As some of us spent our Saturday battling seniors-with-shopping-carts (a deadly combination, Gothamist tells you) about three miles uptown from the Idiotarod, some New Yorkers headed to the Forensics Files casting day. We read that Forensics Files actually does four open casting calls a year and they even cast animals (Philadelphia's City Paper writes, "a goat that pees on command has been the veteran scene-stealer"). While there were no peeing animals at this audition, special correspondant Liya Brook was on the scene:
As a detective-tv show enthusiast, Gothamist was particularly excited about the chance to get our feet wet playing a vengeful sibling, murderous roommate, or not-so-innocent bystander in Court TV’s number-one rated show, Forensic Files.
At four p.m., the line extended halfway down the block, even with many aspiring faux corpses handing in headshots and walking away. We were told that the line went all the way down the block earlier in the day. Apparently, the show, which shoots in Pennsylvania, arranges for transportation, pays a very hefty hourly rate for all roles (so some of us can finally afford cable to watch ourselves in our first television role!) and earns you a point toward your SAG membership!
The folks casting for the show were a bit harried, after seeing 900 people that day, but very nice. We were grouped into threes and given scenes...Albeit usually unable to fake our way out of a paper bag, Gothamist played a very convincing nervous second roommate who, along with the first roommate, had tried to cover up involvement in “illegal activities” by murdering the third roommate. (Kudos, also, to Gothamist’s superstar scene partners.)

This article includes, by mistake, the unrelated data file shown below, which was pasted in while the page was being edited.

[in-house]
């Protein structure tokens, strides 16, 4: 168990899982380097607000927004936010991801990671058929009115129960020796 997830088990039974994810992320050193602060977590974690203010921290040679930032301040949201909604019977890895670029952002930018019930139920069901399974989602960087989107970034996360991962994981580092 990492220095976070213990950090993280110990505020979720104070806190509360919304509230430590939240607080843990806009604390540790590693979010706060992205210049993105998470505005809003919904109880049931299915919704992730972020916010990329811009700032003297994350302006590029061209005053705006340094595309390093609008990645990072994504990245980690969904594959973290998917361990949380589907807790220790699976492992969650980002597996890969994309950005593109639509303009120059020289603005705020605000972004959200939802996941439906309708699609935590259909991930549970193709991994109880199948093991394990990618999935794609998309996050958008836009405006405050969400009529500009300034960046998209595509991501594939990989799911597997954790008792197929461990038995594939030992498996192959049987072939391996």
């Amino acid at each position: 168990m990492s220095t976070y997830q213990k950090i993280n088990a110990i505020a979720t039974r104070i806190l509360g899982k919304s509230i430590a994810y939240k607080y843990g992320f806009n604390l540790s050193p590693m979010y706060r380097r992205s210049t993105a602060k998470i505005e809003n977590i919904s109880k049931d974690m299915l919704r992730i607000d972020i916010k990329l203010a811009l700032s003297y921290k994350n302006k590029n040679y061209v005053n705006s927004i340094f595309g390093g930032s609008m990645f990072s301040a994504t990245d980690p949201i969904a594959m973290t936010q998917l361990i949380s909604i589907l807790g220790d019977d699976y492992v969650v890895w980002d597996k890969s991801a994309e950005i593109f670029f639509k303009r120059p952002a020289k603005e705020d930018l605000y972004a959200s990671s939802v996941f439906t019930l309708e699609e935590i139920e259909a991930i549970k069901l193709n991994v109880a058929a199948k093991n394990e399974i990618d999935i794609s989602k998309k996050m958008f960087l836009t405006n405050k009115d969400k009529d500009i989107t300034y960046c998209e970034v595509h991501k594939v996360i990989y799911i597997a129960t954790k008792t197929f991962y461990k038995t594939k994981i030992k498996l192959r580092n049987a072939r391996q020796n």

Gothamist was also exposed to the bitter, cut-throat world of television crime drama. Hard-working actors (and their hard-working small children and elderly grandmothers) waited over two hours in 21°F temperatures (13°F with wind-chill) to get a shot at a well-paid role in the re-enactment of a real-life murder mystery. After the doors were closed and those persistent enough to wait in line to make the cut-off got their casting numbers (or puppy-dog eye the gatekeeper in order to move back the cut off point just a bit– (go Alexis!)), the next Ms. Thang waltzes and demands to be seen. After being turned away, she makes her own number out of a torn piece of paper (which was miraculously 40 places ahead of Gothamist’s number) crosses out the name of the person who actually waited in line to get that number, and proceeds to do a scene with her equally conniving scene partner. Gothamist hopes the very intelligent folks casting the show caught on to this underhandedness and that the acting gods enact their karmic revenge swiftly and expediently.
All in all, this was excellent day in the life of a very secretly aspiring screen star. However, Gothamist may just keep our day job and wait to be discovered sipping a cappuccino at our local celebrity-packed Italian cafe...
Now, the real question is how awesome would it be to watch Forensics Files and see a friend reenacting a crime? And it turns out that to join SAG as a background performer, you need at least three full days of work under your belt.
Some of our favorite crime-related elements:
- Ben Sinclair's random Law & Order plot generator
- Law & Order's coffee table book, L&O Crime Scenes
- The Upper West Side store, Murder Ink, which sells mysteries and the like.